US claims North Korea helped Syria build reactor bombed by Israel

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Thursday, April 24, 2008

Satellite photographs of the suspected nuclear facility, before and after, the Israeli airstrike on September 6, 2007.

Members of the United States Congress were briefed today on United States intelligence that alleges that North Korea has been taking part in proliferation with Syria by helping them build and use a nuclear reactor located in the Syrian desert.

According to news reports, citing sources familiar with matter, members of Congress viewed a video purporting to show North Korean workers at the Syrian plant. The plant was destroyed in a airstrike last September by Israeli F-15Is of 69 Squadron IAF.

The video allegedly also shows that the reactor core design is identical to that of North Korea's Yongbyon Nuclear Scientific Research Center reactor.

In a statement released to reporters the US government said, "We are convinced, based on a variety of information, that North Korea assisted Syrian covert nuclear activities both before and after the reactor was destroyed."

Syria has remained quiet over the incident and the area was bulldozed and the building later rebuilt around January. They have also disallowed international inspectors to visit the area, giving rise to suspicions that the Syrians are covering up something.

Cquote1.svg We are convinced, based on a variety of information, that North Korea assisted Syrian covert nuclear activities both before and after the reactor was destroyed. Cquote2.svg

—US statement to reporters

The Syrian ambassador to the United Kingdom, Sami Khiyami, has dismissed accusations by the United States that it is helping to build a reactor there that could produce plutonium. "This has nothing to do with North Korea and Syria. They just want to exert more pressure on North Korea. This is why they are coming up with this story." Khiyami said.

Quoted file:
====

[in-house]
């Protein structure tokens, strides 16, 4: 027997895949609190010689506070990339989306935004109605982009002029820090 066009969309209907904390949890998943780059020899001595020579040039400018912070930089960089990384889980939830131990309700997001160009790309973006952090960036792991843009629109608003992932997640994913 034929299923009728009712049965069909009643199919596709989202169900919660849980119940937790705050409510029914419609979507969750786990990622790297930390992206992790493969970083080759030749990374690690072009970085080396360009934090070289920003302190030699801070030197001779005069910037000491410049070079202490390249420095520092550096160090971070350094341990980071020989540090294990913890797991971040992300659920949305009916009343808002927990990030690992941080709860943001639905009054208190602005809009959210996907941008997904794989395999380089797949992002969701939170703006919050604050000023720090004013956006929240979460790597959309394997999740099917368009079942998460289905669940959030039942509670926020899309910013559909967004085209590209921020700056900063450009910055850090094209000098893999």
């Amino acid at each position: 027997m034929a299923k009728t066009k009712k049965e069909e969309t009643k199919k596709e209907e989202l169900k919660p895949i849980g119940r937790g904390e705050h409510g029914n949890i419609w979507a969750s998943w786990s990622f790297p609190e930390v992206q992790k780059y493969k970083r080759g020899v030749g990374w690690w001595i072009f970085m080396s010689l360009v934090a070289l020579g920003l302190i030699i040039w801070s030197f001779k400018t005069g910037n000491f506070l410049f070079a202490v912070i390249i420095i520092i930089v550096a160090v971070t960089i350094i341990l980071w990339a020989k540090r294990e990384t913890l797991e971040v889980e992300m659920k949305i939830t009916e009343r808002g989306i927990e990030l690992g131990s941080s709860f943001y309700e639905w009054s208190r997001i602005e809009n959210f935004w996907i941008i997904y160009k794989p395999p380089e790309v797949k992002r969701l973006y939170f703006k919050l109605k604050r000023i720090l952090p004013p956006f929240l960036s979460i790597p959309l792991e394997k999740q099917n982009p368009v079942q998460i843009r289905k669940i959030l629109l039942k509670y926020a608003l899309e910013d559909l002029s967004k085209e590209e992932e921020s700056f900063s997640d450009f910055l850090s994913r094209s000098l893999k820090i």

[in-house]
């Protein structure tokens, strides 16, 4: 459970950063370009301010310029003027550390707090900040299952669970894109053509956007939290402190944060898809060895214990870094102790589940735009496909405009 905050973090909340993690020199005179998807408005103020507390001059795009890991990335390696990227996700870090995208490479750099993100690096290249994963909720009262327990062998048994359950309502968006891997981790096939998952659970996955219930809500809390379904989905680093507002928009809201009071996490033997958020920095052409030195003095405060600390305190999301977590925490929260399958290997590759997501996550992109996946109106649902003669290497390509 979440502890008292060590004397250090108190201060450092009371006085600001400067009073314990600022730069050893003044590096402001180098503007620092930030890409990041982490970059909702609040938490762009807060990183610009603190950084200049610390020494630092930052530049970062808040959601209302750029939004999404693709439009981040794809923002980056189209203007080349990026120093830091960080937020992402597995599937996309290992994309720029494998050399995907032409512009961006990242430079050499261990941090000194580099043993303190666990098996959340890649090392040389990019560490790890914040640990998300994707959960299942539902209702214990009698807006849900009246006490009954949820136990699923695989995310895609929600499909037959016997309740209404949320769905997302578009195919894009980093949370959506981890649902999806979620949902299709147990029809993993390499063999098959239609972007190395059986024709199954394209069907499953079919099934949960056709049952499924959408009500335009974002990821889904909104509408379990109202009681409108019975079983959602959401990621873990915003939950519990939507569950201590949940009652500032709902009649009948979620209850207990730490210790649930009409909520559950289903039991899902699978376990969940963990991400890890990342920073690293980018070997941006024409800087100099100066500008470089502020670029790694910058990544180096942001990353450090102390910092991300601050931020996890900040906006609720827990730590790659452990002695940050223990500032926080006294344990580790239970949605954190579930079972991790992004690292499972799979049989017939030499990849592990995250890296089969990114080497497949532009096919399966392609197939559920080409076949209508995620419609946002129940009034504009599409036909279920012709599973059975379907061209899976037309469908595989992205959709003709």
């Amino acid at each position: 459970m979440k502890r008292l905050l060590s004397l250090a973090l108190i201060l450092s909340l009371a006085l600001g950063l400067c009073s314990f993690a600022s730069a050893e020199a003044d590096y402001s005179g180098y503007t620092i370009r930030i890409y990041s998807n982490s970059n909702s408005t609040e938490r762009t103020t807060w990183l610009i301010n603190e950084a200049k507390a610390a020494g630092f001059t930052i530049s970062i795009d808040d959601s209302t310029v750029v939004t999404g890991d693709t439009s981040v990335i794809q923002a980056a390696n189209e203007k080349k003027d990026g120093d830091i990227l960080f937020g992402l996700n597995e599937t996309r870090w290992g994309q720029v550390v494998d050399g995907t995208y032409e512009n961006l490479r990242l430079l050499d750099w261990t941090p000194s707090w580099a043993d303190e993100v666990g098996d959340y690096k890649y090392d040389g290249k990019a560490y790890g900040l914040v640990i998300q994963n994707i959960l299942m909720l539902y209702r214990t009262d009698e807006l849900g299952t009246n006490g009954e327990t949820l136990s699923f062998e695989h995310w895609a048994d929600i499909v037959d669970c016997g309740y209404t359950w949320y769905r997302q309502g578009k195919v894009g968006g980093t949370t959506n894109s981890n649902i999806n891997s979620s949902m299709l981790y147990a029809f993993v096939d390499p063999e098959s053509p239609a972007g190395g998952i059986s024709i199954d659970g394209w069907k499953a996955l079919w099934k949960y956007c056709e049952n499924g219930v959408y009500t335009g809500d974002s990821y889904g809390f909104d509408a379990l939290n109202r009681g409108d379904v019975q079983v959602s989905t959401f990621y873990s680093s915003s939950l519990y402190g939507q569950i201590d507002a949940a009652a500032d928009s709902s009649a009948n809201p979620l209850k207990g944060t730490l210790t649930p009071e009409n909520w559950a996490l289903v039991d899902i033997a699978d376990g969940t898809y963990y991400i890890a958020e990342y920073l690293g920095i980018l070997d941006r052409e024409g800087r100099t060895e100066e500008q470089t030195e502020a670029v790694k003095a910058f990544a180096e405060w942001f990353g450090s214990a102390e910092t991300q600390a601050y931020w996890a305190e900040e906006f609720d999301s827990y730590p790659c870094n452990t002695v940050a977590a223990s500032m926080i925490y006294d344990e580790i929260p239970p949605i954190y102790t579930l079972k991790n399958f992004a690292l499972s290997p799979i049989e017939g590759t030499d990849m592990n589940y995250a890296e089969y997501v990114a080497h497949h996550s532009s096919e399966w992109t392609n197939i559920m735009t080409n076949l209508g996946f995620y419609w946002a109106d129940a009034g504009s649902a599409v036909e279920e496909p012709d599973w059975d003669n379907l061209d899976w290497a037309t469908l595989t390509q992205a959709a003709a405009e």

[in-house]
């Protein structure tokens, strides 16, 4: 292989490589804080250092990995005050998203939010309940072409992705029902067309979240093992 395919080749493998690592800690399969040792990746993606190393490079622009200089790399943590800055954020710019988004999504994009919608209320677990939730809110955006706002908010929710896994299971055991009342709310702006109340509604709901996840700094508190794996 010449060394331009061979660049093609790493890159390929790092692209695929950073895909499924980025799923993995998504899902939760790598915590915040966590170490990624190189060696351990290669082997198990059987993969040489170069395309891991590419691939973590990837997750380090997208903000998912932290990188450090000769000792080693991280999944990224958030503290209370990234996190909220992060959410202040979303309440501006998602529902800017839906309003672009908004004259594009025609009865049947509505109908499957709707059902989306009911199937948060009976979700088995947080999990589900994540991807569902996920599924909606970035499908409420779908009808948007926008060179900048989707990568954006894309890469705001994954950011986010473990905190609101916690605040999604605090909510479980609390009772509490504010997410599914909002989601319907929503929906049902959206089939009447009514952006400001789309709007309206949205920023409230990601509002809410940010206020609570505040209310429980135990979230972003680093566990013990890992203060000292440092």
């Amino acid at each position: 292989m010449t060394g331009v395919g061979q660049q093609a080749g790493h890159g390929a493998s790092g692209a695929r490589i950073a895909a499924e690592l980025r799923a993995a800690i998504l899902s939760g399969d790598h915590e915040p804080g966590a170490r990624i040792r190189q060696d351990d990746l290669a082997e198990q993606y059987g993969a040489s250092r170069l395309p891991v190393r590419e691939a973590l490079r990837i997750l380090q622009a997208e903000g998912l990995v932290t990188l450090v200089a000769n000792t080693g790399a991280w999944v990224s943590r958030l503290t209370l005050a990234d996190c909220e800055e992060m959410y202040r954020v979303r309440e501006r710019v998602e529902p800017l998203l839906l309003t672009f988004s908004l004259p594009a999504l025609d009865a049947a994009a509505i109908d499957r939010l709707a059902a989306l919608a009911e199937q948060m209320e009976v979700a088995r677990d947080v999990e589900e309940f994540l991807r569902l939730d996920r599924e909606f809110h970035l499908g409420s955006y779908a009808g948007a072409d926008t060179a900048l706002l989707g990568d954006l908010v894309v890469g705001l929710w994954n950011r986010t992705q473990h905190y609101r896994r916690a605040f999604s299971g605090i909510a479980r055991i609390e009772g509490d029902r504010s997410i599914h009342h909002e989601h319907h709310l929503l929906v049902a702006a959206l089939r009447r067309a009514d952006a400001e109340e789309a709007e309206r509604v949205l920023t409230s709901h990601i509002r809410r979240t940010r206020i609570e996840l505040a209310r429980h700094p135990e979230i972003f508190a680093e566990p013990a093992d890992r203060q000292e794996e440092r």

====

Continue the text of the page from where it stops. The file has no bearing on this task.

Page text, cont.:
He added, "The cooperation between North Korea and Syria has nothing to do with [building] a nuclear facility. Cooperation is mainly economic."

The Syrian ambassador to the United Nations, Bashar Jaafari, concurred by saying, "There was no Syria-North Korea cooperation whatsoever in Syria. We deny these rumours." Syria itself has denied cooperation with North Korea and is suggesting the video has been faked.

According to the The New York Times, there are suggestions inside the United States State Department, that the release of this video is an attempt by hardliners inside the Bush administration, including Vice President Dick Cheney, to undermine the six-party talks over North Korea's nuclear program.

"Making public the pictures is likely to inflame the North Koreans,” one senior administration official said off the record. "And that’s just what opponents of this whole arrangement want, because they think the North Koreans will stalk off," he added.

Cquote1.svg This has nothing to do with North Korea and Syria. They just want to exert more pressure on North Korea. This is why they are coming up with this story. Cquote2.svg

—Sami Khiyami, Syrian ambassador to UK

Christopher R. Hill, the Assistant Secretary of State for East Asian and Pacific Affairs and the US negotiator in the six-party talks, believes the Syrian incident is a sideshow and that the more important issue is to stop North Korea from producing more plutonium and give up what it has.

Dick Cheney's office and other conservatives have said that a proposed deal, negotiated by Hill in the six-party talks, is unbalanced in favor of North Korea. According to the deal, North Korea would be removed from the State Sponsors of Terrorism list and have economic sanctions under the Trading With the Enemy Act lifted in return for declaring how much plutonium it has produced.

Representative Pete Hoekstra, the ranking member of the Permanent Select Committee on Intelligence, said that as a result of the briefing, the six-party agreements would find it "much harder to go through Congress and get agreements approved." Hoekstra said, "It happened eight months later" than it should have.

"I really believe [that] on an issue that is this critical to the issue of proliferation, to the situation in the Middle East, to what's going on in the six-party talks, and these types of things, Congress needed this information to be a full partner in those efforts," Hoekstra added.

Representative Howard Berman, the chairperson for the Committee on Foreign Affairs said that details of the briefing were "disturbing" but not a reason to suspend the six-party talks.

"Rather, the information that has been released to the public demonstrates the importance of insisting on a verifiable enforcement mechanism to ensure that North Korea honors its commitments to stop spreading the means to create nuclear weapons and to end its nuclear program permanently," Berman said in a statement released by his office.


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